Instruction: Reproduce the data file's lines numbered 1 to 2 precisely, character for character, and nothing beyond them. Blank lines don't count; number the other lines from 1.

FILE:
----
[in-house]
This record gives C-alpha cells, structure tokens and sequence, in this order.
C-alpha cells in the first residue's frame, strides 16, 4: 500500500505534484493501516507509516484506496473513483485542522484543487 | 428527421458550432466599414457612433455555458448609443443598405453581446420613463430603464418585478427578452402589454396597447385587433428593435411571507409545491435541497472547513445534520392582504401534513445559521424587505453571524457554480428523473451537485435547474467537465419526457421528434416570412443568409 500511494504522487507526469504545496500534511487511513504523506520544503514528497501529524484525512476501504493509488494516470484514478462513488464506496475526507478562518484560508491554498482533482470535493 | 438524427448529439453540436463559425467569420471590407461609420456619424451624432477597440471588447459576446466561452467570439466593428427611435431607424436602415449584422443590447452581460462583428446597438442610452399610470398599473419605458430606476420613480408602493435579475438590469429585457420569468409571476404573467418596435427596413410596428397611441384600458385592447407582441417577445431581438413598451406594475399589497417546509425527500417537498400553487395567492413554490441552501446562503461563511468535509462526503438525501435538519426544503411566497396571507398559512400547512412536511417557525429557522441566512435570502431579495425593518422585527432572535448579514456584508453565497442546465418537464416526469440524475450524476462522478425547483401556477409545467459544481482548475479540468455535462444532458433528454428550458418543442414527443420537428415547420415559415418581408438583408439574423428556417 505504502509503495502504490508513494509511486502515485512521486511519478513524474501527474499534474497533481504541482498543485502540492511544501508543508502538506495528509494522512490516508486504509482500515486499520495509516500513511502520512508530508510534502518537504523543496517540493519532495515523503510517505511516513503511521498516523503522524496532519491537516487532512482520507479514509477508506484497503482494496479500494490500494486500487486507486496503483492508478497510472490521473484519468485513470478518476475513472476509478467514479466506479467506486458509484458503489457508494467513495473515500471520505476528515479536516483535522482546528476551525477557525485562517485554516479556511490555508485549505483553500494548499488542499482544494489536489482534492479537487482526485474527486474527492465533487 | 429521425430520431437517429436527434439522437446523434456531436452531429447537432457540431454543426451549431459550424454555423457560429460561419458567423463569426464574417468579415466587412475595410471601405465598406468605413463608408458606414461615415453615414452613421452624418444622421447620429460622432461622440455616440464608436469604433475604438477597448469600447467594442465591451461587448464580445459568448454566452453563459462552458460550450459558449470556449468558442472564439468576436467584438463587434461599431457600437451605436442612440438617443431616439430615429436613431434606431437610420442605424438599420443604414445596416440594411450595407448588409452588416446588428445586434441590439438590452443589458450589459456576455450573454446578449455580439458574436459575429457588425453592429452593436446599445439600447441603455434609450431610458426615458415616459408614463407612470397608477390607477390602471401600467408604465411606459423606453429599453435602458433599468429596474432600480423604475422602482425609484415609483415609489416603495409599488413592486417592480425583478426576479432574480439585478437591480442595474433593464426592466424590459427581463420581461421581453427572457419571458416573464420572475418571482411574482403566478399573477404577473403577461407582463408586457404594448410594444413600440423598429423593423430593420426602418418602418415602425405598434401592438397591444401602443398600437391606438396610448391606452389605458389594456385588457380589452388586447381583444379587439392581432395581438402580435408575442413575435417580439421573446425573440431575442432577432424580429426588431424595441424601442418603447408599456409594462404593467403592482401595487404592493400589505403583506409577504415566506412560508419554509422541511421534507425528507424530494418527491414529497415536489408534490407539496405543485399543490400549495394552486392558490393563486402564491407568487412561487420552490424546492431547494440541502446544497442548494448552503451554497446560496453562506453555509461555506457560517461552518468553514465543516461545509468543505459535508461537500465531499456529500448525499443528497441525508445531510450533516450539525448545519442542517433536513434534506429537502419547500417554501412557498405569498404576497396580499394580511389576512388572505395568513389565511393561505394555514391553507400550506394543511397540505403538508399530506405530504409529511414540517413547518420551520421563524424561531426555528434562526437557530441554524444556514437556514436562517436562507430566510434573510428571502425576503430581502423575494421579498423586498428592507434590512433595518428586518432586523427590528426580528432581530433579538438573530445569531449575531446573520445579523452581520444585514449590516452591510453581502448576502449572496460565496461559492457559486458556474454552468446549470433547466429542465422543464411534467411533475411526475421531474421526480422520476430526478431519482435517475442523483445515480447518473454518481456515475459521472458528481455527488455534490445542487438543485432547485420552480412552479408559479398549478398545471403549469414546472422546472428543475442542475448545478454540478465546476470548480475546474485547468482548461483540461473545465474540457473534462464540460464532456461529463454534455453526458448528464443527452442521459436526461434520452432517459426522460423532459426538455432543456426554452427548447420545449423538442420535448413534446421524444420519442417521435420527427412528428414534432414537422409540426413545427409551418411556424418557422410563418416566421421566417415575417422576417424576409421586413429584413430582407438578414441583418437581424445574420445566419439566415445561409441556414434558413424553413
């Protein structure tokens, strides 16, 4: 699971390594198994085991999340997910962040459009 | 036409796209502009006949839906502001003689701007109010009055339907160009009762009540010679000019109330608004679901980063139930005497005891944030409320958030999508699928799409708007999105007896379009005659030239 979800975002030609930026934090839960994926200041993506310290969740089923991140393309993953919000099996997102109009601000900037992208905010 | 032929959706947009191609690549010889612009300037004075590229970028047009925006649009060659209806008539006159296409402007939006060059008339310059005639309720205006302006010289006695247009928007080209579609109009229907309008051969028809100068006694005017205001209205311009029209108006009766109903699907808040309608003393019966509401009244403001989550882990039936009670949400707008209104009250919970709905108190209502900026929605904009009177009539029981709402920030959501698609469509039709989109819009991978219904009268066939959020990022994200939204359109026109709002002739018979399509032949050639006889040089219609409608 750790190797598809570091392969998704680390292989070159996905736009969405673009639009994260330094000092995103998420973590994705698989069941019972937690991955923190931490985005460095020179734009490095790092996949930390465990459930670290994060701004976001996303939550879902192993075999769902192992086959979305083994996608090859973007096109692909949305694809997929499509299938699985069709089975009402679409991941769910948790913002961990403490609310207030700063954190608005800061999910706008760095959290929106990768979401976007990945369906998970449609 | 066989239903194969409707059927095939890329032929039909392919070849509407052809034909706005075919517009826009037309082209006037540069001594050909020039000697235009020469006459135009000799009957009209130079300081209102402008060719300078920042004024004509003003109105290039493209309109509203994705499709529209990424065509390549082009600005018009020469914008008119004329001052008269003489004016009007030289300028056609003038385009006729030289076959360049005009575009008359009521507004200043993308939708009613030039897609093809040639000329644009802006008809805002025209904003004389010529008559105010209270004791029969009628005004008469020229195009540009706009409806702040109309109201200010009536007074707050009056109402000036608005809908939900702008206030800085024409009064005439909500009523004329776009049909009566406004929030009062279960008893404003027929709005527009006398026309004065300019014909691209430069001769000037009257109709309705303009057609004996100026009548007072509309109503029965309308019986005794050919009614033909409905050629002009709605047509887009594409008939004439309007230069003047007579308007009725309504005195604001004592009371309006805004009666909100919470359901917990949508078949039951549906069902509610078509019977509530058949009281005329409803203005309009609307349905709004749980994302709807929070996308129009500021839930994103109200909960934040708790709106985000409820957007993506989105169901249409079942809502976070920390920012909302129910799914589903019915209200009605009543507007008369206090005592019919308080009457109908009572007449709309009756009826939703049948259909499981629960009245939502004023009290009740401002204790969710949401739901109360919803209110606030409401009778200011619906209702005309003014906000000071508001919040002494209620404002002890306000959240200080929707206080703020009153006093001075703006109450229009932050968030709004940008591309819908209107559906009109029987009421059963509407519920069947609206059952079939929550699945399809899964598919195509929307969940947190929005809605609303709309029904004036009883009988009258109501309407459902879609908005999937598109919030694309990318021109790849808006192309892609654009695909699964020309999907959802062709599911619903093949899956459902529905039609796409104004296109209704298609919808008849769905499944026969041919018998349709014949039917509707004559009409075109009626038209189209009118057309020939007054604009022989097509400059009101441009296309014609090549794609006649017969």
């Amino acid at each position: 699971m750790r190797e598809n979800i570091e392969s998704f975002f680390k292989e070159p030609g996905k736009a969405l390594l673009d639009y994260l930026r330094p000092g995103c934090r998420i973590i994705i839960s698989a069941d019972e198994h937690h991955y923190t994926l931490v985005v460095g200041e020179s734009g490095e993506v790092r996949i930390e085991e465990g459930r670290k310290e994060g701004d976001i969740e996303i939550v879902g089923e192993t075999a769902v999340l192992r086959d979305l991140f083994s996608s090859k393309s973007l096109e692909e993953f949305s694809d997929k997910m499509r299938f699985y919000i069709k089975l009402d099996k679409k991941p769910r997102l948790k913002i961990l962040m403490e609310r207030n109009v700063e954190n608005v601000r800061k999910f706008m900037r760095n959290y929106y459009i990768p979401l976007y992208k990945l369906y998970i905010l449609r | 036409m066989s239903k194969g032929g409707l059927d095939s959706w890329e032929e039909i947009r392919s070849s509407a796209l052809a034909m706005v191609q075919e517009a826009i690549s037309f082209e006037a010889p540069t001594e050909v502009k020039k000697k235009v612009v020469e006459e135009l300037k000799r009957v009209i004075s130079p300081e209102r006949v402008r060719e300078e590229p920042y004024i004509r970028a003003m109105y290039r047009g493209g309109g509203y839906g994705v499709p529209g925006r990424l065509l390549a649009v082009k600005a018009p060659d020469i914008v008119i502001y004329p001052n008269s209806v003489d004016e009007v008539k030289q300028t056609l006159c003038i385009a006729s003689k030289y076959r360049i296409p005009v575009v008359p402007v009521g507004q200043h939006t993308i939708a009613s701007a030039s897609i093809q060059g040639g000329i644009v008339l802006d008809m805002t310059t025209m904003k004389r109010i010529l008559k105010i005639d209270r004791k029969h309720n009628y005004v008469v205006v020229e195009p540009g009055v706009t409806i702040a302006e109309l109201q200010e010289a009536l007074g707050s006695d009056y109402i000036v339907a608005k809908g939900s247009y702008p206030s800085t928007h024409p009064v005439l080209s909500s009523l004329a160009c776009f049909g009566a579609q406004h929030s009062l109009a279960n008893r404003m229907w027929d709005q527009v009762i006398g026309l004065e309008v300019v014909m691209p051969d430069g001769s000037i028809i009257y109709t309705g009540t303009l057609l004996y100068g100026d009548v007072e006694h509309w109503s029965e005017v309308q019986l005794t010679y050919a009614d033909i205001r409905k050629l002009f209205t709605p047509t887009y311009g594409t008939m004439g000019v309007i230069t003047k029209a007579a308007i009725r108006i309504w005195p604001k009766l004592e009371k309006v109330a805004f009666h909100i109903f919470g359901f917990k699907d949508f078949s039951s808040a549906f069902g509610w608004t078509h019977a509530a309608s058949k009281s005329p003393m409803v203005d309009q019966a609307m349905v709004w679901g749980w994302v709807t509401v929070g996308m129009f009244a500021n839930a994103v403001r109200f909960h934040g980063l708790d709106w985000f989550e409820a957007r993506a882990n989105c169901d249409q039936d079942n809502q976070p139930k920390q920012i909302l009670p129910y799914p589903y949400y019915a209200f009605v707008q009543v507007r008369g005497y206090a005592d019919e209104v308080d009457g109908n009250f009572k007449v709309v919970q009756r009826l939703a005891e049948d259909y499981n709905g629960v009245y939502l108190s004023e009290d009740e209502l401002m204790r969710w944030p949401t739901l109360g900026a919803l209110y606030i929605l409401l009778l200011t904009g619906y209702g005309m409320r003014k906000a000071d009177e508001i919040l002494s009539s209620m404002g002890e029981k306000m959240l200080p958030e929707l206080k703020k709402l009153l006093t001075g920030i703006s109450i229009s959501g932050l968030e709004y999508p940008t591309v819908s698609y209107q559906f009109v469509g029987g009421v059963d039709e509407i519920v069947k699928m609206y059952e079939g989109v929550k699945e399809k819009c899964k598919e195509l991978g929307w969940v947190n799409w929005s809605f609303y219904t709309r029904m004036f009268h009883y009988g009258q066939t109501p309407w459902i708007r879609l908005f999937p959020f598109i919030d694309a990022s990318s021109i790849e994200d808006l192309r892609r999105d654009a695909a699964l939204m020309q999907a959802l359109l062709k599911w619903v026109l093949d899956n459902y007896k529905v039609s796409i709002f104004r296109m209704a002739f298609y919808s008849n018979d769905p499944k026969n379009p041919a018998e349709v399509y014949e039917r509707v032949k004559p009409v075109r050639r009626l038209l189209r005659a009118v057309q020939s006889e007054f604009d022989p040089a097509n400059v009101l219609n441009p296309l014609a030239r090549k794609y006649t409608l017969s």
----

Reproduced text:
[in-house]
This record gives C-alpha cells, structure tokens and sequence, in this order.